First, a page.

Master your product type: Focusing on a specific sub-segment of your local market allows you to master your product type. This will help you optimize your cash flow, and also ensure your tenants have a satisfactory experience. If you don’t have satisfied tenants at your first collection of properties, it’s impossible to expand your real estate investment scope further.

Establish your system and workflow: When you’re operating in a target area you’re comfortable in, you’ll have the opportunity to establish your operating strategies and systems. This provides you with the environment you need to hone your property management skills, teaching you how to reduce operating expenses while improving revenue.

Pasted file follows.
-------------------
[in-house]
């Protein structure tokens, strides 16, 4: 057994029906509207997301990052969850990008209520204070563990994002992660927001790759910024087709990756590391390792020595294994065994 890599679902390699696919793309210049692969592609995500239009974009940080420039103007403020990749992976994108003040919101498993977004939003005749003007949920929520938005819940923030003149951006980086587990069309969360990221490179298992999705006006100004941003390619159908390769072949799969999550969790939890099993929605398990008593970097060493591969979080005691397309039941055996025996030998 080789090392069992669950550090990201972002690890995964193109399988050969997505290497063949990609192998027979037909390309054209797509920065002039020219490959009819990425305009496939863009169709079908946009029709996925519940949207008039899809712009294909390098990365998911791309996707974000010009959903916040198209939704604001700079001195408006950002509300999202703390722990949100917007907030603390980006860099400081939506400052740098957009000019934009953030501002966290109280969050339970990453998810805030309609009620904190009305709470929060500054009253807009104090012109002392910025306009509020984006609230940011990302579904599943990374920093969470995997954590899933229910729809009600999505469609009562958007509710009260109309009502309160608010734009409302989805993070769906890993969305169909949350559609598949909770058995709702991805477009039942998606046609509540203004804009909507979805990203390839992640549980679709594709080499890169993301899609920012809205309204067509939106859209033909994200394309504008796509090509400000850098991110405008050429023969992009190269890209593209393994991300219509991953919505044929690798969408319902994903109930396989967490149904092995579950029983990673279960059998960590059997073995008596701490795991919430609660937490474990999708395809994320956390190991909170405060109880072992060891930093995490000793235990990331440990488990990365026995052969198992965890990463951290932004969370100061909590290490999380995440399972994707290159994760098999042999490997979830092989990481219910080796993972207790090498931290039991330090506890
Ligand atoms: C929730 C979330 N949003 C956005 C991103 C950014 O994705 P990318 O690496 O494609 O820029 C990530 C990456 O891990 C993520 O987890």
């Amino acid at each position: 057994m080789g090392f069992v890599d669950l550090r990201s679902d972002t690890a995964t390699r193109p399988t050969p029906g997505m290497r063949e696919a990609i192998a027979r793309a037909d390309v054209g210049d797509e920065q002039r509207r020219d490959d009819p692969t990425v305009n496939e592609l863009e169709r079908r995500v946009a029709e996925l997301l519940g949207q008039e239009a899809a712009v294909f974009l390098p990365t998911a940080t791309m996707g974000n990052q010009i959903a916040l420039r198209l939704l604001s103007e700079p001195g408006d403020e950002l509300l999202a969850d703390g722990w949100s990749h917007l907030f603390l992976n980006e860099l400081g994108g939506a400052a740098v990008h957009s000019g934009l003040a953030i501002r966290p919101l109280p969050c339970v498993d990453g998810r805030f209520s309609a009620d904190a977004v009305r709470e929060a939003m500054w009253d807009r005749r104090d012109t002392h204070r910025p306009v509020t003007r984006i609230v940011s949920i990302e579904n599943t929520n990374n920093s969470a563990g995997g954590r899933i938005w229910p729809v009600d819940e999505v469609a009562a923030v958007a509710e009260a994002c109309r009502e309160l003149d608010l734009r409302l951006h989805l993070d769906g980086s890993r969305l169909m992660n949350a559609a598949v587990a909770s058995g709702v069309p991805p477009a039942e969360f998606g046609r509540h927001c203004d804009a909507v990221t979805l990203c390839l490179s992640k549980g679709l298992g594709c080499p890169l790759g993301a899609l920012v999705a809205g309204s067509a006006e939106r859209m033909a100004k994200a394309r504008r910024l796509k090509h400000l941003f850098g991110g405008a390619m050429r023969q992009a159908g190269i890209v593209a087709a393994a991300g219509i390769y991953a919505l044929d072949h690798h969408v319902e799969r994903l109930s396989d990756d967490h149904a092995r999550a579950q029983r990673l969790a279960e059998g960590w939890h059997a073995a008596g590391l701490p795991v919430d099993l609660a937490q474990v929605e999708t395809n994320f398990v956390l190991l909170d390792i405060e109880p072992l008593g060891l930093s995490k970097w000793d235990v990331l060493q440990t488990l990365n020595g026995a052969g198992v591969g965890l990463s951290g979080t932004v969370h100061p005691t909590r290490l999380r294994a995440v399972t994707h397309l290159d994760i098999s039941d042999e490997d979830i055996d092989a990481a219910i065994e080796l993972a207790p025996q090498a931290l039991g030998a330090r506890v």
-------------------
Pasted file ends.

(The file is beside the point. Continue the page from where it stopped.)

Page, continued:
Minimize risk and reduce surprises: Every market has risks. While you’ll want to diversify your assets eventually, getting your start in a single, highly-defined target area helps you learn how to anticipate risk in a particular sub-market. You’ll quickly learn about potential surprises affecting real estate when you’re focused on a small target area.

Duplicate your success: Once you’ve established a successful investment model with one property in your target area, it’s easy to acquire another property and duplicate that model. You know how the sub-market variables impact the real estate business in your specific target area. Take that knowledge and leverage it to optimize your next investment even further.

How to establish a target area